Accounting firm BDO Seidman anticipates that shareholder meetings this year will be dominated by concerns about excessive executive compensation, recession plans and credit concerns.
The firm has compiled a list of topics that corporate management and boards of directors should be prepared to address in connection with their 2009 annual meetings:
1. Say on pay. Reports of excessive compensation during times of poor economic performance have put executive pay at or near the top of shareholder concerns. Investors will want to know that a company’s compensation discussion and analysis meets the Securities and Exchange Commission’s requirements, and an increasing number of shareholders will be seeking advisory approval of executive pay. Some groups may try to use the strict compensation limits required in the Troubled Asset Relief Program bailout as a guideline to rein in perceived excess in other industries.
2. Repricing options. Does the company have plans to reprice “underwater” stock options or change the performance targets for incentive plans? If so, what is the basis for repricing or resetting the bar on performance?
3. Weathering the recession. Given the forecast for an extended economic downturn, shareholders will want to know if management has considered:
-- Adopting a comprehensive plan to reduce costs, improve inventory controls, enhance purchasing procedures, accelerate cash flow and extend cash retention;
-- Real-time reporting to collect and report data on a daily basis in order to allow management the ability to react in real-time to deteriorating gross margins and unexpected market changes;
-- Restructuring to consolidate facilities, make the business more scalable through outsourcing of functions, eliminate redundancies in operations and headcount, close selected locations, or sell unproductive assets;
-- Poison pills to guard against takeovers given the depressed stock values of many businesses; and,
-- Asset impairment, given the current economic environment, operational results and the depressed stock market.
4. Turmoil in credit markets:
-- Losses on Investments. Numerous companies have reported losses on a variety of investments—subprime mortgages, collateralized debt obligations, asset-backed securities, auction rate securities, etc. Shareholders may question why the investments were made and how much exposure to loss still exists, as well as any changes in risk management to avoid similar losses in the future. Investors may also ask about the value of investments held in the company’s pension plans.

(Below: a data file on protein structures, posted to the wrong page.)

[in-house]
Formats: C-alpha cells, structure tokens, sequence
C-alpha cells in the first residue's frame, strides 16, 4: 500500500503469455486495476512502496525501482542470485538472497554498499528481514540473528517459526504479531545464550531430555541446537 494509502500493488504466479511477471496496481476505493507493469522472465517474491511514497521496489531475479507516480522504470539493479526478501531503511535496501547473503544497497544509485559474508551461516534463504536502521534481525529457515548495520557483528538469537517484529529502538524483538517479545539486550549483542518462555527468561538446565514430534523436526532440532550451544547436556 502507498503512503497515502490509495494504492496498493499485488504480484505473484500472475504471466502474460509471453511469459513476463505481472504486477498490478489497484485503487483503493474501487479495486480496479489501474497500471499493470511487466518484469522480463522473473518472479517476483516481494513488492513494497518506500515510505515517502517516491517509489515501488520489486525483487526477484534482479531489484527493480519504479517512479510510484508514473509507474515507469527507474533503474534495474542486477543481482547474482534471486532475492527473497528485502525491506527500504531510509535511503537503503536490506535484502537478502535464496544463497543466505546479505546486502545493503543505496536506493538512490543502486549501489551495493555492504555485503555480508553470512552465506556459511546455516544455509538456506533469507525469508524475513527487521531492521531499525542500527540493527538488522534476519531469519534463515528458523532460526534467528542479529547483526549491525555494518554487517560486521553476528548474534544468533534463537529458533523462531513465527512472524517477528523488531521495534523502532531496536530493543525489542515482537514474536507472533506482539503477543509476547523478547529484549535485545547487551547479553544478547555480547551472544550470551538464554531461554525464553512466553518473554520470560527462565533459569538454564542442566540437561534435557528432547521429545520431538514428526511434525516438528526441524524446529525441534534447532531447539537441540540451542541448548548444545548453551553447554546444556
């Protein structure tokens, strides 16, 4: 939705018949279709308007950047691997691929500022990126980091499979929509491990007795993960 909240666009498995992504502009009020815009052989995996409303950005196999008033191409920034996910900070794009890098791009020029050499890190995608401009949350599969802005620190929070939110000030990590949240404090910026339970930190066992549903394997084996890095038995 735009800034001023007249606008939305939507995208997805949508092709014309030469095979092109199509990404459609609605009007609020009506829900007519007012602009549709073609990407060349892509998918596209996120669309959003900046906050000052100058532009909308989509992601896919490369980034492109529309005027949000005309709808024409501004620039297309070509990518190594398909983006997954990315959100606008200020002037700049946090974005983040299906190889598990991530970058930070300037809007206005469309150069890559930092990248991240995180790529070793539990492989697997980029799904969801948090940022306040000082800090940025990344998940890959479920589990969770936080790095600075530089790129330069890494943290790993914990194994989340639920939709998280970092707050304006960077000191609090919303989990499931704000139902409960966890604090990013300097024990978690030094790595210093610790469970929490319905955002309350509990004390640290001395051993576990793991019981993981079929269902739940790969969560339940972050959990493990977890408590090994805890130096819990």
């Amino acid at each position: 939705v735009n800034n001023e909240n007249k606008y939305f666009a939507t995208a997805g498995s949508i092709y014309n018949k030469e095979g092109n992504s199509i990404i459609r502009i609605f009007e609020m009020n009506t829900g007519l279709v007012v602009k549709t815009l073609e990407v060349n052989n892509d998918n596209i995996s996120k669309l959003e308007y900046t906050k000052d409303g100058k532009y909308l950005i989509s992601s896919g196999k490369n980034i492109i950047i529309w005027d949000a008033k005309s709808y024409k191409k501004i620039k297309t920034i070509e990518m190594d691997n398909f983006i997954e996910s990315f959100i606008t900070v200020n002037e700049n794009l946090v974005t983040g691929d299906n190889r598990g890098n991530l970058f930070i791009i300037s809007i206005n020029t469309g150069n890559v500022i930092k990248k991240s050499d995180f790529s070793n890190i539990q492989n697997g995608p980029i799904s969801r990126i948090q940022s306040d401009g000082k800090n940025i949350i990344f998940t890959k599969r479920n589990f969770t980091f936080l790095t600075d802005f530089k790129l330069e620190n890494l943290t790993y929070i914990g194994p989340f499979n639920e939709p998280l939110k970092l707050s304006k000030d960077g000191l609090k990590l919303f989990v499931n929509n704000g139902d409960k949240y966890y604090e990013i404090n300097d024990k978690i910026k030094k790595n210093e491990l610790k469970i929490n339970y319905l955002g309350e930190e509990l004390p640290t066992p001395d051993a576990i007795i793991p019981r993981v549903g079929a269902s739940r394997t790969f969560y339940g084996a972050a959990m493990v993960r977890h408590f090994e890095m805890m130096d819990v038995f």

-- Liquidity risk. Companies that funded long-term assets with short-term liabilities may face liquidity problems resulting in distressed sales of assets, when creditors won’t roll over the existing loans. Shareholders may ask what the company is doing to mitigate any liquidity problems.
-- Off-balance-sheet entities. A number of financial institutions have incurred losses rescuing off-balance-sheet entities that they sponsored from investment losses or liquidity problems. Shareholders may question why the entities were off-balance-sheet and what exposure still exists.
5. Changing accounting practices:
-- Are companies prepared for IFRS? The SEC has provided a roadmap on the transition from generally accepted accounting principles to International Financial Reporting Standards. Shareholders will want to know if management is prepared to meet this timeline, what the conversion will cost and how it might affect earnings per share.
-- Fair value accounting. Does the company expect to experience wide fluctuations in the value of assets and liabilities due to fair value accounting?
-- Impact of 141R on M&A. FASB Statement No. 141R on business combinations is now in effect. Shareholders will want to know how this dramatic new rule will affect M&A activities.
-- Public interest issues. Companies are being called upon to report on political donations made from corporate funds. Shareholders may also ask for reports that describe the businesses environmental policies and community and charitable activities.
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